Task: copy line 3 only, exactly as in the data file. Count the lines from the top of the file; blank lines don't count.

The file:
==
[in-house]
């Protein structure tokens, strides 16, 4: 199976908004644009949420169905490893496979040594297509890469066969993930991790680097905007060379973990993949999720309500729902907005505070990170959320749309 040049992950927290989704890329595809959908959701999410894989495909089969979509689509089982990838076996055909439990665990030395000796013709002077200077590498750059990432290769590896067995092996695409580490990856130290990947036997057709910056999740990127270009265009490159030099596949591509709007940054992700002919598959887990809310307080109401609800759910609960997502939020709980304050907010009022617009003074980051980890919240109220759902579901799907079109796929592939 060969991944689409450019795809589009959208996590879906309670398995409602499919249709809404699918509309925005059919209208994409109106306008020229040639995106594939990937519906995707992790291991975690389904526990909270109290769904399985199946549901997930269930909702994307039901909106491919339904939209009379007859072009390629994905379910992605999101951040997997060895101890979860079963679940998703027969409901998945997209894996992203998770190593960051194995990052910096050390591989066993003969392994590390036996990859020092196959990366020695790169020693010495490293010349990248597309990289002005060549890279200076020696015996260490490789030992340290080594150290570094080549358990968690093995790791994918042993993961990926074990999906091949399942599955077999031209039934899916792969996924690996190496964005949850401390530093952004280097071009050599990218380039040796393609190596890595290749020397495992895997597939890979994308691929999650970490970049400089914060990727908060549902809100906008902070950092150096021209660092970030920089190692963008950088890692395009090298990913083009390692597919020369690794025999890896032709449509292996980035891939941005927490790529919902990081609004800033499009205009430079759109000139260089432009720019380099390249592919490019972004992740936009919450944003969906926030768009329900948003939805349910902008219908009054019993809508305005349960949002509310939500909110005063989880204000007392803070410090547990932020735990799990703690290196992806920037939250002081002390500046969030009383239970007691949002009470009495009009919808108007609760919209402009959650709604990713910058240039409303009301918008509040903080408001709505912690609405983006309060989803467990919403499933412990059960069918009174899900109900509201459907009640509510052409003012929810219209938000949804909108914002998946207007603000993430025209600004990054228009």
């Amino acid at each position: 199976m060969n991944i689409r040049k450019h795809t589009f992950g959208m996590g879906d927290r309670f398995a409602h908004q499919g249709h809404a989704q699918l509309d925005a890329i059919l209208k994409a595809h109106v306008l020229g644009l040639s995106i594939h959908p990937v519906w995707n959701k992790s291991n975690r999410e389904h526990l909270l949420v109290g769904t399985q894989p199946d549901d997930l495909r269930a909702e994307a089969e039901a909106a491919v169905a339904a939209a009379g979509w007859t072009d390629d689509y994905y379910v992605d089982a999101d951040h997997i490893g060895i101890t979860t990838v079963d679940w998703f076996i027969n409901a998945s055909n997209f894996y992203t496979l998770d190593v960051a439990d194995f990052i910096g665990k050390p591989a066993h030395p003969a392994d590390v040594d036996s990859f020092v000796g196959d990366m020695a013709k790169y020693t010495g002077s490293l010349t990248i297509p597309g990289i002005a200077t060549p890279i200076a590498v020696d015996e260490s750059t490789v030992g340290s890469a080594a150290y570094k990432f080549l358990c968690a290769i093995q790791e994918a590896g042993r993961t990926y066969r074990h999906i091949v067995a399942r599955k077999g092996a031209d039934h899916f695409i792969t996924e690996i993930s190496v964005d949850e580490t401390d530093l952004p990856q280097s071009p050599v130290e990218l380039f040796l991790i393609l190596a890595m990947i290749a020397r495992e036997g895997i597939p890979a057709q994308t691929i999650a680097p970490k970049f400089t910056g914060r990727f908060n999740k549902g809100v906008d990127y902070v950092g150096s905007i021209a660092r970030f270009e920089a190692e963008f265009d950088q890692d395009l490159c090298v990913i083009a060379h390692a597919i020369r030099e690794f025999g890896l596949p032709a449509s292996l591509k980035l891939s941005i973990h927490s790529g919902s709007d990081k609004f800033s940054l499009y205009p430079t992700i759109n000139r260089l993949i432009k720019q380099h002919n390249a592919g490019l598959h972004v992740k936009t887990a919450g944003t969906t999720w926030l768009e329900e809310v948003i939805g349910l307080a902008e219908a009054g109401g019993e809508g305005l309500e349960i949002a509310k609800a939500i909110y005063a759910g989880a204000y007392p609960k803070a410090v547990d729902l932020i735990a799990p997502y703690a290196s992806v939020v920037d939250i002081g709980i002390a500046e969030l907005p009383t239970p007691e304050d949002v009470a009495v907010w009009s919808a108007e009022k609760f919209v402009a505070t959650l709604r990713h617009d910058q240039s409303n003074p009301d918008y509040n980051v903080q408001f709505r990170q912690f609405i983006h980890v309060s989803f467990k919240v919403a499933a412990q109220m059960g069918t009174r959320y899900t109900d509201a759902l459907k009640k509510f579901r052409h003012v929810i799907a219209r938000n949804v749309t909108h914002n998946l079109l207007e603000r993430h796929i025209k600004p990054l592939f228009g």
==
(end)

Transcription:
């Amino acid at each position: 199976m060969n991944i689409r040049k450019h795809t589009f992950g959208m996590g879906d927290r309670f398995a409602h908004q499919g249709h809404a989704q699918l509309d925005a890329i059919l209208k994409a595809h109106v306008l020229g644009l040639s995106i594939h959908p990937v519906w995707n959701k992790s291991n975690r999410e389904h526990l909270l949420v109290g769904t399985q894989p199946d549901d997930l495909r269930a909702e994307a089969e039901a909106a491919v169905a339904a939209a009379g979509w007859t072009d390629d689509y994905y379910v992605d089982a999101d951040h997997i490893g060895i101890t979860t990838v079963d679940w998703f076996i027969n409901a998945s055909n997209f894996y992203t496979l998770d190593v960051a439990d194995f990052i910096g665990k050390p591989a066993h030395p003969a392994d590390v040594d036996s990859f020092v000796g196959d990366m020695a013709k790169y020693t010495g002077s490293l010349t990248i297509p597309g990289i002005a200077t060549p890279i200076a590498v020696d015996e260490s750059t490789v030992g340290s890469a080594a150290y570094k990432f080549l358990c968690a290769i093995q790791e994918a590896g042993r993961t990926y066969r074990h999906i091949v067995a399942r599955k077999g092996a031209d039934h899916f695409i792969t996924e690996i993930s190496v964005d949850e580490t401390d530093l952004p990856q280097s071009p050599v130290e990218l380039f040796l991790i393609l190596a890595m990947i290749a020397r495992e036997g895997i597939p890979a057709q994308t691929i999650a680097p970490k970049f400089t910056g914060r990727f908060n999740k549902g809100v906008d990127y902070v950092g150096s905007i021209a660092r970030f270009e920089a190692e963008f265009d950088q890692d395009l490159c090298v990913i083009a060379h390692a597919i020369r030099e690794f025999g890896l596949p032709a449509s292996l591509k980035l891939s941005i973990h927490s790529g919902s709007d990081k609004f800033s940054l499009y205009p430079t992700i759109n000139r260089l993949i432009k720019q380099h002919n390249a592919g490019l598959h972004v992740k936009t887990a919450g944003t969906t999720w926030l768009e329900e809310v948003i939805g349910l307080a902008e219908a009054g109401g019993e809508g305005l309500e349960i949002a509310k609800a939500i909110y005063a759910g989880a204000y007392p609960k803070a410090v547990d729902l932020i735990a799990p997502y703690a290196s992806v939020v920037d939250i002081g709980i002390a500046e969030l907005p009383t239970p007691e304050d949002v009470a009495v907010w009009s919808a108007e009022k609760f919209v402009a505070t959650l709604r990713h617009d910058q240039s409303n003074p009301d918008y509040n980051v903080q408001f709505r990170q912690f609405i983006h980890v309060s989803f467990k919240v919403a499933a412990q109220m059960g069918t009174r959320y899900t109900d509201a759902l459907k009640k509510f579901r052409h003012v929810i799907a219209r938000n949804v749309t909108h914002n998946l079109l207007e603000r993430h796929i025209k600004p990054l592939f228009g």